It was a flash of lightning on Christmas Eve 1871 that led to a young aboriginal boy named Jupiter discovering gold in Charters Towers.
Jupiter was prospecting for gold with a group of men when a thunderstorm scared off the group’s horses.
While searching for the startled animals Jupiter spotted a specimen of quartz studded with gold.
The gold find was then reported to the mining warden of the time – William Ewbank Skelton Melbourne Charters, and the town found its name.
This event was the start of a gold rush in Queensland’s North and what followed was a peak mass migration of about 30,000 miners, investors and entrepreneurs looking to cash in on the action.
Over the years of the gold boom, Charters Towers became affectionately known as ‘The World’ meaning that anything in the world you could want was available in the town.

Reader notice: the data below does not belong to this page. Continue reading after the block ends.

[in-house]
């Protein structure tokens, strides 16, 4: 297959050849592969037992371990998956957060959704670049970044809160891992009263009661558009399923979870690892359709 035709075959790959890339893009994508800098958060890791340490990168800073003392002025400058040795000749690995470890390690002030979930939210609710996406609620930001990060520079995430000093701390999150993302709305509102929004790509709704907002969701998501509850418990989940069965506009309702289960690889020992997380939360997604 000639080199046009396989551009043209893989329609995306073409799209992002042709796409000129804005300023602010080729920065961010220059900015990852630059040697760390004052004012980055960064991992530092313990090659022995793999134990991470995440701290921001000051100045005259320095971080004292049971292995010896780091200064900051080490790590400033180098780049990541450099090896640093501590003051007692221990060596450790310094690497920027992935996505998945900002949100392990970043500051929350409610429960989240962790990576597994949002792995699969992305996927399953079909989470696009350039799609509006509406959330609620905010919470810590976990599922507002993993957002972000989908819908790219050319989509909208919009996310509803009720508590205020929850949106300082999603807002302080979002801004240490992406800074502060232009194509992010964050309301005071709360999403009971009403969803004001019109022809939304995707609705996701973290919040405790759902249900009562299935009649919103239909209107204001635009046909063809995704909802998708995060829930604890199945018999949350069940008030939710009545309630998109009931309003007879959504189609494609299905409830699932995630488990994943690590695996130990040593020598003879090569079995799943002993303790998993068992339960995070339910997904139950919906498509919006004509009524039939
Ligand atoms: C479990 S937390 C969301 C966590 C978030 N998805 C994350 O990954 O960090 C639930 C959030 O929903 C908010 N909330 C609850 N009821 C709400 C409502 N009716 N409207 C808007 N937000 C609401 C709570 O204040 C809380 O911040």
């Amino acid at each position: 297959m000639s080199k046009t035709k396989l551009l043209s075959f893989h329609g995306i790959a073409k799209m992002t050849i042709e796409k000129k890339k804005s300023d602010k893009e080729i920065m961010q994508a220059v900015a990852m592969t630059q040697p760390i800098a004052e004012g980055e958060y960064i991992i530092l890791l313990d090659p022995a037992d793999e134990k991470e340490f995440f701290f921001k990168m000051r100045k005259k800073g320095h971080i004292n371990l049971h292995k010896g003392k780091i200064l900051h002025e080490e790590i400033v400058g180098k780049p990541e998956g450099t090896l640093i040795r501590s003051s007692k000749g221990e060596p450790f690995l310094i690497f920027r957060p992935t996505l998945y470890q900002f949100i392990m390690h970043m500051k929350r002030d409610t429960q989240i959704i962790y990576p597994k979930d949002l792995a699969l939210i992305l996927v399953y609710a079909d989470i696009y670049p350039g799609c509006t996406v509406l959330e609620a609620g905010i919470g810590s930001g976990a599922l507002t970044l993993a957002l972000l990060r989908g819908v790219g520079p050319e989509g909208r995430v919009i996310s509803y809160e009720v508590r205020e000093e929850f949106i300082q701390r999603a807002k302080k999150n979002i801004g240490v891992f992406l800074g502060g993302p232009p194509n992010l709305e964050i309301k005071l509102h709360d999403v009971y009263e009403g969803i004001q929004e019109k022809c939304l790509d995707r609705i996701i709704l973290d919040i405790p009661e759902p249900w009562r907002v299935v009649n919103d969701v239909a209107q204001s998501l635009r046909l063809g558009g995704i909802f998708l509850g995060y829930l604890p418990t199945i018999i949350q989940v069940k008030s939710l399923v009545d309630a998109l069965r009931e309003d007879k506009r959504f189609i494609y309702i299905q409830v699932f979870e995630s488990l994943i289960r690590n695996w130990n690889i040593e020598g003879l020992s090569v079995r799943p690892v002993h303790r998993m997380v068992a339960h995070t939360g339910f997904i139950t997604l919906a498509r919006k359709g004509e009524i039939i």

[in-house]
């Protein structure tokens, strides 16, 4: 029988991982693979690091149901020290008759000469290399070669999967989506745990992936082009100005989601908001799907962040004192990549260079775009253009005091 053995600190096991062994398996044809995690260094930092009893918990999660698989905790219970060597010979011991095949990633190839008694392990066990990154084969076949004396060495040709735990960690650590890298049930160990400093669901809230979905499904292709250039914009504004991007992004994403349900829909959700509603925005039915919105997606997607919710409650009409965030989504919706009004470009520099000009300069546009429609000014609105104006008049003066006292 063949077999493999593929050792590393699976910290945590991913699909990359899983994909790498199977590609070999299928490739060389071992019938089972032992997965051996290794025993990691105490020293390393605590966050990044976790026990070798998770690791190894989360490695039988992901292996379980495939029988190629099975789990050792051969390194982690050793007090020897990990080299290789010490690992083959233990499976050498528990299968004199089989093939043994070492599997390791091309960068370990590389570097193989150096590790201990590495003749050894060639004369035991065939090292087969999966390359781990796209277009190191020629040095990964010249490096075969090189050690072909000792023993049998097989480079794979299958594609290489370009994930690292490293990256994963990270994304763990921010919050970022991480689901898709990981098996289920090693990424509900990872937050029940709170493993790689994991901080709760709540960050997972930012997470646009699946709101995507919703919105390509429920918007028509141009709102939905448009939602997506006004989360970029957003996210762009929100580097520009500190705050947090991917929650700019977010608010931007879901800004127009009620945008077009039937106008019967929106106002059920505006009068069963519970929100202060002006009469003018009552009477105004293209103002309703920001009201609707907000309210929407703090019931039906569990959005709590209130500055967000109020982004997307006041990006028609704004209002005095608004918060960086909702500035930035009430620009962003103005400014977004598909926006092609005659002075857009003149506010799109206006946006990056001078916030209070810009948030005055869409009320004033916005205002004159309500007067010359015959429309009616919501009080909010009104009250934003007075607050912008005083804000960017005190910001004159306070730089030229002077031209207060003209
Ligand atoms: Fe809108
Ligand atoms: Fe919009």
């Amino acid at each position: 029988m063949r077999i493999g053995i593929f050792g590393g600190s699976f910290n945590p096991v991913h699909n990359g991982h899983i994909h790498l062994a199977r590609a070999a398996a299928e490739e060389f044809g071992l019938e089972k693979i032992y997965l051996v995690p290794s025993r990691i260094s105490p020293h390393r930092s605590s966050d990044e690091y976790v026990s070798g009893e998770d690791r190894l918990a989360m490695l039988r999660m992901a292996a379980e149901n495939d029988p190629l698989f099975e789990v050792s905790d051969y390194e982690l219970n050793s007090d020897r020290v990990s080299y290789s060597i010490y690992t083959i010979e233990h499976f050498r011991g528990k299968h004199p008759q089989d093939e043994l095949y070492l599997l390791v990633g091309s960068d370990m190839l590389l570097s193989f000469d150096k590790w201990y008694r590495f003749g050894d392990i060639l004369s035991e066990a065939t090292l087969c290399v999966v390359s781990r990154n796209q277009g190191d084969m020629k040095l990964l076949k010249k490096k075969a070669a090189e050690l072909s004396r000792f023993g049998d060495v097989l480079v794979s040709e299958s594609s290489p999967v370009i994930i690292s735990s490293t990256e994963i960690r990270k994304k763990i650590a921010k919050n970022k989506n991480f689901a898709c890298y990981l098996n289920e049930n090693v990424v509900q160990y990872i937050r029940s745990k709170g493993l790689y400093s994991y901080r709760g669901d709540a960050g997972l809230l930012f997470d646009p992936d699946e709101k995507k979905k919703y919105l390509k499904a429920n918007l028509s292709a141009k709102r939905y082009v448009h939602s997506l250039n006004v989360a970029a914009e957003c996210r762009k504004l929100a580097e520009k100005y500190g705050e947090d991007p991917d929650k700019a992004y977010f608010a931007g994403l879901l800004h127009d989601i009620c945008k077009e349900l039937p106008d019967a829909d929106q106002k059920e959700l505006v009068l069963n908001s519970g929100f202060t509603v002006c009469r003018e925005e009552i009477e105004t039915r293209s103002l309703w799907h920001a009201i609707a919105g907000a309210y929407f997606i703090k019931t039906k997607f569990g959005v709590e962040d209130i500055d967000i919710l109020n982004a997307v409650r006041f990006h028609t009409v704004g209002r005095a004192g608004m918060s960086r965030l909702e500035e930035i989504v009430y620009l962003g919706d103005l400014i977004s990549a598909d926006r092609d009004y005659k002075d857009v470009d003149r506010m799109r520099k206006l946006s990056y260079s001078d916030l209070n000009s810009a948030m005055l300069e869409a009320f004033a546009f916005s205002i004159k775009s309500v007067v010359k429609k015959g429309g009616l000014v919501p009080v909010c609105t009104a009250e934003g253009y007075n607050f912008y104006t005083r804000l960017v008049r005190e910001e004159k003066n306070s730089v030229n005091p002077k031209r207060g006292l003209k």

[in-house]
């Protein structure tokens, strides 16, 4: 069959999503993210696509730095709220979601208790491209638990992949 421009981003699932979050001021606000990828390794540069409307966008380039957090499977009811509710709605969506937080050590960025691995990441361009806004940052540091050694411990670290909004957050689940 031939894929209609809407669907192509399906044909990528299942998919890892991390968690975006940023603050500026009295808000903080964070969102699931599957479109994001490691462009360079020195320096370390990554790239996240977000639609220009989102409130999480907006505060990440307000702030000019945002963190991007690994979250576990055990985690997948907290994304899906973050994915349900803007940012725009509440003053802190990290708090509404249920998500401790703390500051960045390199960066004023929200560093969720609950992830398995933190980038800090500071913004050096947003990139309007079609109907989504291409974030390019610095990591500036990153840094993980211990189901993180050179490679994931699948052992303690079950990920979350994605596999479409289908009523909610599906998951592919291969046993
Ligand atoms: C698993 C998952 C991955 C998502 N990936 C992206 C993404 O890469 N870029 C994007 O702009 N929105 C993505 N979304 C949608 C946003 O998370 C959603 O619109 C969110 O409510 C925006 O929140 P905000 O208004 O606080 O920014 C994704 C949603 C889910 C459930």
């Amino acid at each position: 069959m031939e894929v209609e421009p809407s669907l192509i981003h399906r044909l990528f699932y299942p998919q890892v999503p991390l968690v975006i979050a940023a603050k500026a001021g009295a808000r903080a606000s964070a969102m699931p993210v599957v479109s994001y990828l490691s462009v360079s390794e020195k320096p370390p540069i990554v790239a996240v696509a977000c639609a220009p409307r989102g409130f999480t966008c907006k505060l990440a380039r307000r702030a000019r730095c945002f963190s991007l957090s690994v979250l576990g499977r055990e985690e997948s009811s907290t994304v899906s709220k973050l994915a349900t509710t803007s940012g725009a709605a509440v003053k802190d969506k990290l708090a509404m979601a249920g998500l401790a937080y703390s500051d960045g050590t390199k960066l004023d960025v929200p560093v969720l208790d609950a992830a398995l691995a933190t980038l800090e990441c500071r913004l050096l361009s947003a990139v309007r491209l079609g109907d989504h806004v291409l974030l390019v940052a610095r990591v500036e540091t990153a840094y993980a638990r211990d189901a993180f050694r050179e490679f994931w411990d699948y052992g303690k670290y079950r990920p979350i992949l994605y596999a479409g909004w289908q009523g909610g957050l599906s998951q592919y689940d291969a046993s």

Author Colin Hooper wrote in his book, North Queensland Deserted Towns, Charter Towers – Ravenswood – Cape River, about how the rush also brought about a change in the way that mines were run.
In 1895 the Labor leader of the time Tom Glassey lobbied for state ownership of the mines.
This led to locals becoming employees of the mines and the days of local ownership began to disappear.
Mr Hooper said this move by Mr Glassey marked the end of a generation of freedom.
“In 1896 in other fields, a miner could both own and work his own mine,” he said.
“Here was someone trying to take this freedom away in the name of the state rather than a capitalist or overlord.”
Despite the changes, Charters Towers continued to grow and prosper.